I read The Wind in the Willows when I was a kid (probably somewhere between fourth and sixth grade; I honestly don't remember for sure). I remember liking it a lot, but I haven't picked it up since then. It's a good thing I did now, because every school year, I get the urge to use it as a read-aloud for my fourth graders. Having reread it now, I think it would be a bit beyond them. The vocabulary is not all that common for today's fourth grader, and there are some quite convoluted sentences that would be difficult to follow when read aloud.
For myself, though, I enjoyed the story as much as ever. All I really remember from my childhood reading of it was Mr. Toad and his motor car, but the book holds many more delights than that! I think my favorite part this time around was the night that Rat and Mole revisited Mole's home. Rat was such a good friend, cleaning up and getting supper in order to cheer Mole up. And I loved the field mice, all bundled up in scarves and singing Christmas carols.
I also found the chapter where Mole and Rat find Otter's son to be very intriguing. It turns out they found Portly with the god Pan, but I think the descriptions fit better for a God-experience, than a god-experience. Take this, for example, "Then suddenly the Mole felt a great Awe fall upon him, an awe that turned his muscles to water, bowed his head, and rooted his feet to the ground. It was no panic terror - indeed he felt wonderfully at peace and happy - but it was an awe that smote and held him and, without seeing, he knew it could only mean that some august Presence was very, very near" (p. 154, at least in my e-book edition). Doesn't that sound like God is near? Wouldn't Moses have experienced something similar as he approached the burning bush? I begin to wonder what Kenneth Grahame's views on religion and God were. . .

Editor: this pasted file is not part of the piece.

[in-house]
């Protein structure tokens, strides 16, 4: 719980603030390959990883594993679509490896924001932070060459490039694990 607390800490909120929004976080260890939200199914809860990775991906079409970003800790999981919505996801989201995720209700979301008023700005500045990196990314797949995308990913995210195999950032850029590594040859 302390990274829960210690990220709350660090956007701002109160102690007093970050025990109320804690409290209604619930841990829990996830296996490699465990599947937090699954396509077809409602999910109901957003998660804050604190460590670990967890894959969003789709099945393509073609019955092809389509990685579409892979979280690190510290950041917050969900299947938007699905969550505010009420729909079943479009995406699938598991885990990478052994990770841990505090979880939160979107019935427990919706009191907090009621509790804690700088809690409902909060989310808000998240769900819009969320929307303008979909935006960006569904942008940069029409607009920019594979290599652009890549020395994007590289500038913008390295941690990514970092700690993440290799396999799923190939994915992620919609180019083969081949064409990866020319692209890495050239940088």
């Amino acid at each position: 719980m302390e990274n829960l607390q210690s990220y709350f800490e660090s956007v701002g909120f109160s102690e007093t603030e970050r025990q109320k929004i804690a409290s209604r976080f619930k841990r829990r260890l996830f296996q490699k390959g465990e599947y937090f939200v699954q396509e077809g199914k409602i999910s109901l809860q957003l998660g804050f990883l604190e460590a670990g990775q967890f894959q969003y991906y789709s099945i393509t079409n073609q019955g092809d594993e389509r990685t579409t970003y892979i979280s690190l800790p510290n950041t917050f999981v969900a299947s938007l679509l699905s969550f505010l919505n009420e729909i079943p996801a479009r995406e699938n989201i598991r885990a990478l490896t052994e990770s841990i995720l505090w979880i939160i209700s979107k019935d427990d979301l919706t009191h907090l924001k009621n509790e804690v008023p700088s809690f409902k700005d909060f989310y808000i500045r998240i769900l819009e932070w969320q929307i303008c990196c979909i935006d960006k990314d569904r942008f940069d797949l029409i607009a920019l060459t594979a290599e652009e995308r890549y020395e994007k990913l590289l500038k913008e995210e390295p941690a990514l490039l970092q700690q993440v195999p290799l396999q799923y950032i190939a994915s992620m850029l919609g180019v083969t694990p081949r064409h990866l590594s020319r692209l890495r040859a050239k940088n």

All in all, there is much to love in this story. If you haven't read The Wind in the Willows before, or if it's been a long time, reread it with the eye of a child and the mind of an adult. You might be surprised at what you find.